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Cancer cluster

Cancer cluster is a term used by epidemiologists, statisticians, and public health workers to define an occurrence of a greater-than-expected number of cancer cases within a group of people in a geographic area over a period of time.[1]

Additional recommended knowledge

Historical examples of work-related cancer clusters are well documented in the medical literature. Notable examples include: scrotal cancer among chimney sweeps in 18th century London, osteosarcoma among female watch dial painters in the 20th century, skin cancer in farmers, bladder cancer in dye workers exposed to aniline compounds, and leukemia and lymphoma in chemical workers exposed to benzene.[2]

Cancer cluster suspicions usually arise when members of the general public report that their family members, friends, neighbors, or coworkers have been diagnosed with the same or related cancers. State or local health departments will investigate the possibility of a cancer cluster when a claim is filed.[3] In order to justify investigating such claims, health departments conduct a preliminary review. Data will be collected and verified regarding: the types of cancer reported, numbers of cases, geographic area of the cases, and the patients clinical history. At this point, a committee of medical professionals will examine the data and determine whether or not an investigation (often lengthy and expensive) is justified.[4]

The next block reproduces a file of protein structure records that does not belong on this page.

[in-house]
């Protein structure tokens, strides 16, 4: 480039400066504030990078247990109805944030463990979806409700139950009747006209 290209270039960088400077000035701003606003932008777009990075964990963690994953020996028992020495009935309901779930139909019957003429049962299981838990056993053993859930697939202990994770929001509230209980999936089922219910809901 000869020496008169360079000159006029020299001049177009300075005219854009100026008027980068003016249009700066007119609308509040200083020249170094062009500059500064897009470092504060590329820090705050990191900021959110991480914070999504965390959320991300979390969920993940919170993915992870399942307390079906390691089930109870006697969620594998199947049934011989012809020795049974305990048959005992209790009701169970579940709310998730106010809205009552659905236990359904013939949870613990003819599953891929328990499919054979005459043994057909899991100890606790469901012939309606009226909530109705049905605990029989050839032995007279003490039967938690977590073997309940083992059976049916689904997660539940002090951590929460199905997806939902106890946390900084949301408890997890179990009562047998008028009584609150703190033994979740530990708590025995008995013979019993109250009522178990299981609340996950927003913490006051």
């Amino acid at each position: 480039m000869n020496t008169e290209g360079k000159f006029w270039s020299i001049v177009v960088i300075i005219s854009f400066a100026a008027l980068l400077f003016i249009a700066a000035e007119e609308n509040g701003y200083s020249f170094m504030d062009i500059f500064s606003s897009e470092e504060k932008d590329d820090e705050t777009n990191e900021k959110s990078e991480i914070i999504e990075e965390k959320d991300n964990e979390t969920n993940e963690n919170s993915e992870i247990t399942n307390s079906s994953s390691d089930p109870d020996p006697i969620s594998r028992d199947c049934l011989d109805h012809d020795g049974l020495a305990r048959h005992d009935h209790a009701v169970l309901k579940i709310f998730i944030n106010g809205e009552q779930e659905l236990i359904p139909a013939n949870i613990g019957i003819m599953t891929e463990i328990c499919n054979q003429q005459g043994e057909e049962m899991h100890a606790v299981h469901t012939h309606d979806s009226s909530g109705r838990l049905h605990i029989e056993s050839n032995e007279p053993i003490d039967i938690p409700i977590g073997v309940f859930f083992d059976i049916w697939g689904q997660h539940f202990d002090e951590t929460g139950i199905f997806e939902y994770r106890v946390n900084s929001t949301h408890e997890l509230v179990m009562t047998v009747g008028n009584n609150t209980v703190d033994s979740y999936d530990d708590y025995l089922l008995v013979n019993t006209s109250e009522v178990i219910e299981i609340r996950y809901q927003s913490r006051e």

In the U.S., state and local health departments respond to more than 1,000 inquiries about suspected cancer clusters each year. It is possible that a suspected cancer cluster may be due to chance alone, however, only clusters that have a disease rate that is statistically significantly greater than the disease rate of the general population are investigated. Given the number of inquiries it is likely that even some of these are due to chance alone.

A cluster is more likely to be "genuine" if the case consists of one type of cancer, a rare type of cancer, or a type of cancer that is not usually found in a certain age group. Between 5% to 15% of suspected cancer clusters are statistically significant.[3]

See also


  1. ^ Cancer Cluster FAQ. Centers for Disease Control and Prevention, National Center for Environmental Health, Division of Environmental Hazards and Health Effects.
  2. ^ Cancer Facts. National Cancer Institute. U.S. National Institutes of Health.
  3. ^ a b M. J. Thun and T. Sinks. Understanding Cancer Clusters. CA Cancer J Clin 2004; 54:273-280
  4. ^ J.R. Devier, R.C. Brownson, J.R. Bagby Jr., G.M. Carlson, J.R. Crellin. A public health response to cancer clusters in Missouri. Am J Epidemiol 1990; Jul; 132:S23-31.
This article is licensed under the GNU Free Documentation License. It uses material from the Wikipedia article "Cancer_cluster". A list of authors is available in Wikipedia.
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